When it comes to features, this baby is flat out loaded. The CDX is a combination of our old friend the Genesis, its add on Sega CD, and an audio CD player which was also capable of playing CD+G discs (which for the most part are karaoke discs). An orange back lit LCD display shows which track you are on while listening to an audio CD or displays a “GAME” logo while a game is inserted. In addition to all of these features, it is also a portable unit, capable of being operated on battery power alone (AA batteries, which it does drain fairly quickly). It also sports a headphone jack, allowing it to be used as a portable CD player and an audio out jack which can be used to plug into your home stereo. Night Trap never sounded so good.

Although the CDX is a great system, it is not without its drawbacks. The first obviously being its price. A Sega Genesis with a CD add-on can be attained for under $30 on eBay and many other on line retailers, perhaps even half that at your local flea market or garage sale. If you want to get a working CDX in good shape, expect to shell out anywhere between $90-$120 (for the system alone). Many Sega fans would rather drop $30 on a nice model 2 with the CD add-on and spend the rest on games and accessories instead of just one system. The CDX also has some compatibility issues, both with games as well as accessories. The most legendary of which concerns the Sega 32X. When the Sega CDX was released, Sega planned on it being compatible with the 32X; however, it apparently did not fill out the required paperwork required by the FCC for the connection that was required and had to claim that the accessory would not work. We all know this is not the case, though a lengthy and tedious process is required to get them to function properly.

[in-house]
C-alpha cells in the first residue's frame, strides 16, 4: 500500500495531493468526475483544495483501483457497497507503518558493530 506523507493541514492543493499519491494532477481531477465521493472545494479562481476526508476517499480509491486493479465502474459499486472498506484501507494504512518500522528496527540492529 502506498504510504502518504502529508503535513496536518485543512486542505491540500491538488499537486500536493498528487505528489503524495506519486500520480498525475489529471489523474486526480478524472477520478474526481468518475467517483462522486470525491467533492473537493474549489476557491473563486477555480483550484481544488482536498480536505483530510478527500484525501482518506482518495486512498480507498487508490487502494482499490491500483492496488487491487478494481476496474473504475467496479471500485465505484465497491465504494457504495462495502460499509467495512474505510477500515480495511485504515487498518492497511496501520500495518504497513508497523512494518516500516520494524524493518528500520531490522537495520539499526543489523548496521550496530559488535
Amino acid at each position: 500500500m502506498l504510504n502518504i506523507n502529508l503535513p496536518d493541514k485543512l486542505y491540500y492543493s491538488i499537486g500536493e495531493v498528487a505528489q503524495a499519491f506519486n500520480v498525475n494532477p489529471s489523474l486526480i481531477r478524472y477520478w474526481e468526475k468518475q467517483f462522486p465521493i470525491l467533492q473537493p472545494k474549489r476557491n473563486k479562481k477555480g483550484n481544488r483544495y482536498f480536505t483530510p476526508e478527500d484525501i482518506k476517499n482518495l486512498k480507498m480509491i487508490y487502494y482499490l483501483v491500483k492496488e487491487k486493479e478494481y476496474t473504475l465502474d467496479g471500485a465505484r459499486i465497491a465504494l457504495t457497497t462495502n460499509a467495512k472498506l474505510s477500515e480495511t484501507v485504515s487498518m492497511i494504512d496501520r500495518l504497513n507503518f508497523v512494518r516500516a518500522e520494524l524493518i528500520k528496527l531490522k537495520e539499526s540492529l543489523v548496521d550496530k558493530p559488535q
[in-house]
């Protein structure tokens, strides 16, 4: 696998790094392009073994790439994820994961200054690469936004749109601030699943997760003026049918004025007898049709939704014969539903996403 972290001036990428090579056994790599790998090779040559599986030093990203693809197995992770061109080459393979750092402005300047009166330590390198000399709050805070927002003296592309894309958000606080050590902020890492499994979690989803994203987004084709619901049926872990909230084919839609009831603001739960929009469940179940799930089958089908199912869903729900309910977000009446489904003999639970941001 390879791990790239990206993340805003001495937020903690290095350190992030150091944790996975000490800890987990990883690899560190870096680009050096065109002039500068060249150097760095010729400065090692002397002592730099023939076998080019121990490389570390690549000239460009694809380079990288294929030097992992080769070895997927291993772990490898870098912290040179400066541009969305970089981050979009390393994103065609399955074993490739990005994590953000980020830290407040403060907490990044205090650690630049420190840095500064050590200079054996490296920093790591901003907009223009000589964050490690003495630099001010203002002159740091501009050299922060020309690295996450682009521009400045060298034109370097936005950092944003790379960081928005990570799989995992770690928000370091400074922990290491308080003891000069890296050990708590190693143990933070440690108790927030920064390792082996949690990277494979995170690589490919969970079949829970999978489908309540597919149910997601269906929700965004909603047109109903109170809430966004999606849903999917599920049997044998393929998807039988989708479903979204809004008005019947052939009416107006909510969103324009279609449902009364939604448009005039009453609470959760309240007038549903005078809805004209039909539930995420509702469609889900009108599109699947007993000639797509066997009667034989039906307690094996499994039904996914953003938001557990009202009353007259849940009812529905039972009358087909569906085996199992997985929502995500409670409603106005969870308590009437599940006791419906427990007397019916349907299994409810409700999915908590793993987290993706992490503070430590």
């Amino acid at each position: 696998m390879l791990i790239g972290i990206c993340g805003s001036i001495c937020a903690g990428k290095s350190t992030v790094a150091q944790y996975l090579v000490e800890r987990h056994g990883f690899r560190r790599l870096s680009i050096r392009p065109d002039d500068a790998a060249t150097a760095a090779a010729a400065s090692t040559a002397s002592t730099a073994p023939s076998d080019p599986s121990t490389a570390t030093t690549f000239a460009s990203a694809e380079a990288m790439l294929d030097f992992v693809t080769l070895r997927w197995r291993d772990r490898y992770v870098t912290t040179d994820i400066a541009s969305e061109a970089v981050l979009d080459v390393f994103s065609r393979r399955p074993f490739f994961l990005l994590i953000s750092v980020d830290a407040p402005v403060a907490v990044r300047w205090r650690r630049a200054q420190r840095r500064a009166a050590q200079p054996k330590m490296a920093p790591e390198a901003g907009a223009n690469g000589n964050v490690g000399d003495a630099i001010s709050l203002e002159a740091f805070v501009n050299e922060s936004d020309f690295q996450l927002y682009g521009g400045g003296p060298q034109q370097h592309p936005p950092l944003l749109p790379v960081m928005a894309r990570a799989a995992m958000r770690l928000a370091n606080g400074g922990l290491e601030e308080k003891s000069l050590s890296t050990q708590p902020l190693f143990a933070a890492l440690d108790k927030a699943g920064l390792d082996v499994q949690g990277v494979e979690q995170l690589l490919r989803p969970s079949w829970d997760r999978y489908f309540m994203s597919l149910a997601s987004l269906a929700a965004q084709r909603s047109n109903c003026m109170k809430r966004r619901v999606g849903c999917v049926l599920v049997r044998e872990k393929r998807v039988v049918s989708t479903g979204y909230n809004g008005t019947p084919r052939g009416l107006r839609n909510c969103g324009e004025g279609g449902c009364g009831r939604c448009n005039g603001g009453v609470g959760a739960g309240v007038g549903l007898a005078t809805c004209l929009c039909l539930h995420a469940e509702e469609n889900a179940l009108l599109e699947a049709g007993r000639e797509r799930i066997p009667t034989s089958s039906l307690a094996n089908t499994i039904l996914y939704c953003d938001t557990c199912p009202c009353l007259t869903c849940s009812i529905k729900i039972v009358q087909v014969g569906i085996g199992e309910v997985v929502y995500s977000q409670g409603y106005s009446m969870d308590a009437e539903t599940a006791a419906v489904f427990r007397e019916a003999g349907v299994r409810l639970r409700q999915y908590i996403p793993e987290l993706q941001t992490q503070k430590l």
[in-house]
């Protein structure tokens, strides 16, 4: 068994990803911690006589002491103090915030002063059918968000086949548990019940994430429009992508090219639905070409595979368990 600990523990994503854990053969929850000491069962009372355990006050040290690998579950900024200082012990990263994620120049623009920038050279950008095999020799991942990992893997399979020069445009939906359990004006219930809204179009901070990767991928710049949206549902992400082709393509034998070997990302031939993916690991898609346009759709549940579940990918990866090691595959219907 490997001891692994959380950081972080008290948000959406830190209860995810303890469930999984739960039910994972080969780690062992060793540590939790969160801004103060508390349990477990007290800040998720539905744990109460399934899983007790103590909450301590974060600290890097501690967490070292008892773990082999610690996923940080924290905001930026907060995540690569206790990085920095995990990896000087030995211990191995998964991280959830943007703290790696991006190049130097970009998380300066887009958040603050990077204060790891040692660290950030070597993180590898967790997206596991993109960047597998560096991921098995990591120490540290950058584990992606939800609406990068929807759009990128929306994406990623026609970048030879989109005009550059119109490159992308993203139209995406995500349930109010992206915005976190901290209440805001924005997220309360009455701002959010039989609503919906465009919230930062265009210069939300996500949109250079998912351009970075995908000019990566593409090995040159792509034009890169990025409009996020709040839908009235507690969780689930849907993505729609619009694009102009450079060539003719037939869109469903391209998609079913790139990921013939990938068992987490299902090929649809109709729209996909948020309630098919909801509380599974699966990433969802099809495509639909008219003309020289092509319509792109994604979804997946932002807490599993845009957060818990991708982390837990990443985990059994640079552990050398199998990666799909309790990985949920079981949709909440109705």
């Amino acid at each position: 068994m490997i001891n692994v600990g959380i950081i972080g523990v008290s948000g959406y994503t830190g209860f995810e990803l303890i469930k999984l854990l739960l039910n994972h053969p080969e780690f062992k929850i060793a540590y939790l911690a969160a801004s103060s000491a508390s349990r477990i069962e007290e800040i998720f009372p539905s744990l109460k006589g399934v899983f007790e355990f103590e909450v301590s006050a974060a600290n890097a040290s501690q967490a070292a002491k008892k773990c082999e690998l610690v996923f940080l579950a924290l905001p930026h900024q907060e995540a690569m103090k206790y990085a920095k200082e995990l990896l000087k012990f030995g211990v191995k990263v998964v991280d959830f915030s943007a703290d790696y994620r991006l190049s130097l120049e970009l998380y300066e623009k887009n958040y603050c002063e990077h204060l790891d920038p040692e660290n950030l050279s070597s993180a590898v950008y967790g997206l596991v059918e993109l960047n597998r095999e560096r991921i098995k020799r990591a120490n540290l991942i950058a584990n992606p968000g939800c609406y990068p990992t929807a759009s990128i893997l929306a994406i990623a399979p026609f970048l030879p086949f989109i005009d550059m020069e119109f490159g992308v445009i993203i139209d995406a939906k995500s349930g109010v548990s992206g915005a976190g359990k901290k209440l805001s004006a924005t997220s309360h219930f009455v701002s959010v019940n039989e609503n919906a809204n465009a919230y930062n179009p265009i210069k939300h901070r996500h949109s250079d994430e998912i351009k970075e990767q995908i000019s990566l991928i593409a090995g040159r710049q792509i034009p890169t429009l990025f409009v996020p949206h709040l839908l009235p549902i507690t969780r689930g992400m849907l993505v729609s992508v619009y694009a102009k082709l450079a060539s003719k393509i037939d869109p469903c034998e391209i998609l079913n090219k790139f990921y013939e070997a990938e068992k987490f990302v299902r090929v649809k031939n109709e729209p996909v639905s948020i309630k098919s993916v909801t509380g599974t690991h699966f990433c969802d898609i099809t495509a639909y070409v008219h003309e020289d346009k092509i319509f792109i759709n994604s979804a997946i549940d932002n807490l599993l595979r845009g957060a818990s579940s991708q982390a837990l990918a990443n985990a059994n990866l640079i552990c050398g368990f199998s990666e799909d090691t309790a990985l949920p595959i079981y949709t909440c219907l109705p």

The Sega CDX also does not work with the following Sega CD games: Jurassic Park, Radical Rex, Terminator, and Who Shot Johnny Rock?. Did you hear about that awesome new RPG Beggar Prince? Well put it in your CDX and have a blast! Just don’t shut it off, since the CDX is not compatible with its save feature. Are these HUGE drawbacks? No, but they are something to keep in mind when game shopping, or if you are trying to decide which system is right for you.

Worth the Cash?

So, should you buy a CDX? Maybe. It’s defiantly a rare system which can be attained at a price for usually less than the JVC X’Eye. It plays Genesis as well as Sega CD games, and it looks awesome! The bottom line here when it comes to purchasing one of these babies is what you need it for. If you’re looking to just have a good time and play some games on multiple Sega platforms, then you may be better off with just a Model 1 or a Model 2 with the Sega CD attachment; however, if you are cramped on space and want a small compact system that will allow you to play your favorite games from several systems, serve as a CD player all while being extremely portable, or if you just want a Sega rarity, than this may be right up your alley. Reasons for purchasing the Sega CDX aside, the end result will be the same: hours upon hours of fun play the games you love on a one of a kind setup.